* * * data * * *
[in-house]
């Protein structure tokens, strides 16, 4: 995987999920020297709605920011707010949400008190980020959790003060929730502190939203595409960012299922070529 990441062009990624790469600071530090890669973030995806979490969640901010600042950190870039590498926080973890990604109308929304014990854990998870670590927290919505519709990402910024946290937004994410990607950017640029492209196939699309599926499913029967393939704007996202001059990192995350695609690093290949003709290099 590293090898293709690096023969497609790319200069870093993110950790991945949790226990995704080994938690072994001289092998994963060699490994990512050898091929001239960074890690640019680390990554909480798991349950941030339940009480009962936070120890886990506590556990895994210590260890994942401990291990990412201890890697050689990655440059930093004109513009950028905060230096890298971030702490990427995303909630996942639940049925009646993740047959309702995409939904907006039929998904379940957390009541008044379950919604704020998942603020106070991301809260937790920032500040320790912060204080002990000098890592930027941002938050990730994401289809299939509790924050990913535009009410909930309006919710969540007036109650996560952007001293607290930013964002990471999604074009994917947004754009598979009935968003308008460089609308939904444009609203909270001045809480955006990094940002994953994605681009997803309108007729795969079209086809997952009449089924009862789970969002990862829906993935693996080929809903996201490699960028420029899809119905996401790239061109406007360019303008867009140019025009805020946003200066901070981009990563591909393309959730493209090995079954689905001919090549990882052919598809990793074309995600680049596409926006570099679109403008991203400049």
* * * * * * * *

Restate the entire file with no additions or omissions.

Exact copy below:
[in-house]
């Protein structure tokens, strides 16, 4: 995987999920020297709605920011707010949400008190980020959790003060929730502190939203595409960012299922070529 990441062009990624790469600071530090890669973030995806979490969640901010600042950190870039590498926080973890990604109308929304014990854990998870670590927290919505519709990402910024946290937004994410990607950017640029492209196939699309599926499913029967393939704007996202001059990192995350695609690093290949003709290099 590293090898293709690096023969497609790319200069870093993110950790991945949790226990995704080994938690072994001289092998994963060699490994990512050898091929001239960074890690640019680390990554909480798991349950941030339940009480009962936070120890886990506590556990895994210590260890994942401990291990990412201890890697050689990655440059930093004109513009950028905060230096890298971030702490990427995303909630996942639940049925009646993740047959309702995409939904907006039929998904379940957390009541008044379950919604704020998942603020106070991301809260937790920032500040320790912060204080002990000098890592930027941002938050990730994401289809299939509790924050990913535009009410909930309006919710969540007036109650996560952007001293607290930013964002990471999604074009994917947004754009598979009935968003308008460089609308939904444009609203909270001045809480955006990094940002994953994605681009997803309108007729795969079209086809997952009449089924009862789970969002990862829906993935693996080929809903996201490699960028420029899809119905996401790239061109406007360019303008867009140019025009805020946003200066901070981009990563591909393309959730493209090995079954689905001919090549990882052919598809990793074309995600680049596409926006570099679109403008991203400049």